Although I consider myself fortunate to not be directly impacted by these acts of disservice, there is something infuriating about watching friends and loved ones face unnecessary obstacles in the name of convenience and bottom line for the hearing world. One such atrocity is the hearing world’s disregard for equal access to language, especially in the for-profit funeral service industry.

Before I elaborate, I would like to express my belief that providing interpreters for any language is important. Our country is a melting pot of diversity and, along with it, comes the responsibility to nurture a variety of languages and dialects. The reason I feel it’s important to prioritize interpreter access for the deaf population is this: A deaf person can never learn to hear the English language and it’s inhumane to withhold the opportunity to understand what is being said around them.

The federal government agrees with this inherent right of language access. Title III of the Americans with Disabilities Act requires all public businesses to provide accommodations for deaf individuals, including interpretation. This regulation goes into much greater depth, but let’s focus on the person’s right to an interpreter.

Statewide, the deaf community has been battling for their right to interpreters for decades. Many businesses are either unfamiliar with ADA law or fight tooth-and-nail to try to get around it. Let me be clear, a deaf person should never be asked to pay for an interpreter. The infrequency of interpreter requests a business faces paired with their profit margins and tax incentives for providing the service makes their unwillingness to comply with this federally-mandated law ridiculous. Ironically, the cost of hiring an interpreter is far less than the time and resources needed to defend an ADA lawsuit.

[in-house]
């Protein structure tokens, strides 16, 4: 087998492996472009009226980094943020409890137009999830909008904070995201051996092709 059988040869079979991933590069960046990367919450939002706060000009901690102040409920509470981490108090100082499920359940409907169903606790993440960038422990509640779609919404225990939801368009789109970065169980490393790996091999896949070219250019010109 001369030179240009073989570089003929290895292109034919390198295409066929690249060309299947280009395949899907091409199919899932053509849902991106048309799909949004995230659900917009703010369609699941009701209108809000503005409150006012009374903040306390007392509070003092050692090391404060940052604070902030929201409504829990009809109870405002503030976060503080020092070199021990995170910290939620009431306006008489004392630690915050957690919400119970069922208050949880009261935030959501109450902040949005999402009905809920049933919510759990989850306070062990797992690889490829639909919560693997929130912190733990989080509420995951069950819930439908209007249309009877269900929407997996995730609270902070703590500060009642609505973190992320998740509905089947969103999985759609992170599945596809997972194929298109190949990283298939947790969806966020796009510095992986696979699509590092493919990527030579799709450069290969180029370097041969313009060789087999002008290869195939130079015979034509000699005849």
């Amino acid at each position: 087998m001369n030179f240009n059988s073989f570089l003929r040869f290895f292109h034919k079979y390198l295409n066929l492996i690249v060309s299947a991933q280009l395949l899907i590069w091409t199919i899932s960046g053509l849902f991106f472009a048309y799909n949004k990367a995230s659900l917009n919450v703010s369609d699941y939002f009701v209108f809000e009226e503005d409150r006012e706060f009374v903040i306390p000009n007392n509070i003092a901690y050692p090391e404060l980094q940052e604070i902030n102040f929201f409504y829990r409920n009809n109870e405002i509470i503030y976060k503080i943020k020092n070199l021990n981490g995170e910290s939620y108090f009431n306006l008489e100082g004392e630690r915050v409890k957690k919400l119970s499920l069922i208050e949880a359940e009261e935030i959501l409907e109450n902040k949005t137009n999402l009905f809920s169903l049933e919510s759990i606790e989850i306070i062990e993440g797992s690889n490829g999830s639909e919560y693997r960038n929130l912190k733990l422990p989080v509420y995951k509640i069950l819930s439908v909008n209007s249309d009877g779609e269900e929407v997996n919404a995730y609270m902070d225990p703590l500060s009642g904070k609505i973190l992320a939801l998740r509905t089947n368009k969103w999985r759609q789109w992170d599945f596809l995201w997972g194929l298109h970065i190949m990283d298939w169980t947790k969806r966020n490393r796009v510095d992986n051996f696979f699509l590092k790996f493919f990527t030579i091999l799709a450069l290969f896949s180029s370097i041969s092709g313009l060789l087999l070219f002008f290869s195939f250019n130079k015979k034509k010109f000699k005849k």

New 'Hidden Disabilities' Scheme.


The pin badge and document that indicate to Virgin Atlantic staff that a passenger has a hidden disability
Virgin Atlantic has launched a Hidden Disabilities scheme across its networks. 

The initiative aims to make flying easier and less stressful for those who may face additional challenges when travelling. Virgin staff have undertaken specialist training to ensure they are fully informed about and able to assist passengers with hidden disabilities, such as autism or Asperger’s. 

A specially designed symbol, which can be discretely tucked away in a passport or worn as a pin badge, signals to Virgin Atlantic crew that additional assistance may be required.  The scheme, which is available at no extra cost, can also extend to staff working with passengers before and after a flight in an effort to minimise the impact of what can be a stressful experience. 

Staff can accompany passengers through the airport, arrange priority boarding and reserve seating where necessary. Onboard, staff can also arrange in-flight entertainment for blind passengers, while some crew members have had sign language training to assist deaf travellers (although this must be pre-arranged). 

Geraldine Lundy, passenger accessibility manager at Virgin Atlantic, says: “We are committed to giving all customers easier access to travel. The Hidden Disabilities scheme is one of a series of initiatives that Virgin Atlantic is planning on introducing over the coming years, to help those with disabilities overcome any key challenges they may face.”